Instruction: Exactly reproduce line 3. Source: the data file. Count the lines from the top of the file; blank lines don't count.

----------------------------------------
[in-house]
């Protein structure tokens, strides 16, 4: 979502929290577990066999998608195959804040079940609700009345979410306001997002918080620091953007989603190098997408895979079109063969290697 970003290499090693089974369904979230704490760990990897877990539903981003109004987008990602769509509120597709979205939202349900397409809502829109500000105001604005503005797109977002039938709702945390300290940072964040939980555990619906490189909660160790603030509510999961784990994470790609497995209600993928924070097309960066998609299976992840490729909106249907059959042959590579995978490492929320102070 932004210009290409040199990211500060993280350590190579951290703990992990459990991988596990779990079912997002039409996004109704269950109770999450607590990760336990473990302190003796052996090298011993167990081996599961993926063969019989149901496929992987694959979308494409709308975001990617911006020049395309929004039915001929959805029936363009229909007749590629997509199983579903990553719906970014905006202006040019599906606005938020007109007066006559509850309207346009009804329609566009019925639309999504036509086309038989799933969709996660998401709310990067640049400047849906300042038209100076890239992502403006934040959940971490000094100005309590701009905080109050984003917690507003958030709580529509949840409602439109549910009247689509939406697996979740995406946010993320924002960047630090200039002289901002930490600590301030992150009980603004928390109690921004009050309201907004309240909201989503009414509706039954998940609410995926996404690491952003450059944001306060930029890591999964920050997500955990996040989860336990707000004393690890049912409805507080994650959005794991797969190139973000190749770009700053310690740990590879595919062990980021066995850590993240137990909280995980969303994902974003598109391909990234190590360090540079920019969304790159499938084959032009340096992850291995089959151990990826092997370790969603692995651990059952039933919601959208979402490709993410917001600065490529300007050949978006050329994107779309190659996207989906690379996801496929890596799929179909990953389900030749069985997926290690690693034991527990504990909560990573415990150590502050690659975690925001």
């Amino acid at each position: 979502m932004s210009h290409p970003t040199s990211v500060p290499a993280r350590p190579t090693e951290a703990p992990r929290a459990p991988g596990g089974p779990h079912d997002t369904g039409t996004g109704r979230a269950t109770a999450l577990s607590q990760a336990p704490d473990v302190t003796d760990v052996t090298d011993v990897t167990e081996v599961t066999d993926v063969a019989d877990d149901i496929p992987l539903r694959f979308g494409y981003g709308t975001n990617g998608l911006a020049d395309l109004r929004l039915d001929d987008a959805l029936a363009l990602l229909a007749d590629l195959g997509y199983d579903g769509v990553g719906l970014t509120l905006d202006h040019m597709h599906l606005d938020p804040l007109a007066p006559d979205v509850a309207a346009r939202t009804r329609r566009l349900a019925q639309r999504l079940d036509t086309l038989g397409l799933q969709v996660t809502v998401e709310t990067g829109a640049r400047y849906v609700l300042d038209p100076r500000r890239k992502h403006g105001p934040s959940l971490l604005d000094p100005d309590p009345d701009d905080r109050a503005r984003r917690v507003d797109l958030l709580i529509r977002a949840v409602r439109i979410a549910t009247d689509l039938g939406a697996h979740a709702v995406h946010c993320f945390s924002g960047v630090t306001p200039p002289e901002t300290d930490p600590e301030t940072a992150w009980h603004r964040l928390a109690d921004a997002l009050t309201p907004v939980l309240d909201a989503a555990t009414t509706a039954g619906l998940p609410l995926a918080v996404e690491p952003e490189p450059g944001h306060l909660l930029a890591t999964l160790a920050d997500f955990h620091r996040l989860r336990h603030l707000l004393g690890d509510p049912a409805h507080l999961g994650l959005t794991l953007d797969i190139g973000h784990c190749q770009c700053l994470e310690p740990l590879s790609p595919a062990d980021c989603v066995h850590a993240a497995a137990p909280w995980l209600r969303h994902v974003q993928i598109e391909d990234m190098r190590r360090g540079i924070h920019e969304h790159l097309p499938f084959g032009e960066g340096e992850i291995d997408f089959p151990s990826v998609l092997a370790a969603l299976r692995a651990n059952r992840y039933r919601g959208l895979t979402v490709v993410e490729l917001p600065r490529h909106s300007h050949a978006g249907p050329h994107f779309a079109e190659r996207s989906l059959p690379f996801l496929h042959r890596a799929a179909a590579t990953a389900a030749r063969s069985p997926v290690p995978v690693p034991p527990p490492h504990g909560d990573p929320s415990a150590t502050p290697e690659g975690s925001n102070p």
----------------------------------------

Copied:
């Amino acid at each position: 979502m932004s210009h290409p970003t040199s990211v500060p290499a993280r350590p190579t090693e951290a703990p992990r929290a459990p991988g596990g089974p779990h079912d997002t369904g039409t996004g109704r979230a269950t109770a999450l577990s607590q990760a336990p704490d473990v302190t003796d760990v052996t090298d011993v990897t167990e081996v599961t066999d993926v063969a019989d877990d149901i496929p992987l539903r694959f979308g494409y981003g709308t975001n990617g998608l911006a020049d395309l109004r929004l039915d001929d987008a959805l029936a363009l990602l229909a007749d590629l195959g997509y199983d579903g769509v990553g719906l970014t509120l905006d202006h040019m597709h599906l606005d938020p804040l007109a007066p006559d979205v509850a309207a346009r939202t009804r329609r566009l349900a019925q639309r999504l079940d036509t086309l038989g397409l799933q969709v996660t809502v998401e709310t990067g829109a640049r400047y849906v609700l300042d038209p100076r500000r890239k992502h403006g105001p934040s959940l971490l604005d000094p100005d309590p009345d701009d905080r109050a503005r984003r917690v507003d797109l958030l709580i529509r977002a949840v409602r439109i979410a549910t009247d689509l039938g939406a697996h979740a709702v995406h946010c993320f945390s924002g960047v630090t306001p200039p002289e901002t300290d930490p600590e301030t940072a992150w009980h603004r964040l928390a109690d921004a997002l009050t309201p907004v939980l309240d909201a989503a555990t009414t509706a039954g619906l998940p609410l995926a918080v996404e690491p952003e490189p450059g944001h306060l909660l930029a890591t999964l160790a920050d997500f955990h620091r996040l989860r336990h603030l707000l004393g690890d509510p049912a409805h507080l999961g994650l959005t794991l953007d797969i190139g973000h784990c190749q770009c700053l994470e310690p740990l590879s790609p595919a062990d980021c989603v066995h850590a993240a497995a137990p909280w995980l209600r969303h994902v974003q993928i598109e391909d990234m190098r190590r360090g540079i924070h920019e969304h790159l097309p499938f084959g032009e960066g340096e992850i291995d997408f089959p151990s990826v998609l092997a370790a969603l299976r692995a651990n059952r992840y039933r919601g959208l895979t979402v490709v993410e490729l917001p600065r490529h909106s300007h050949a978006g249907p050329h994107f779309a079109e190659r996207s989906l059959p690379f996801l496929h042959r890596a799929a179909a590579t990953a389900a030749r063969s069985p997926v290690p995978v690693p034991p527990p490492h504990g909560d990573p929320s415990a150590t502050p290697e690659g975690s925001n102070p």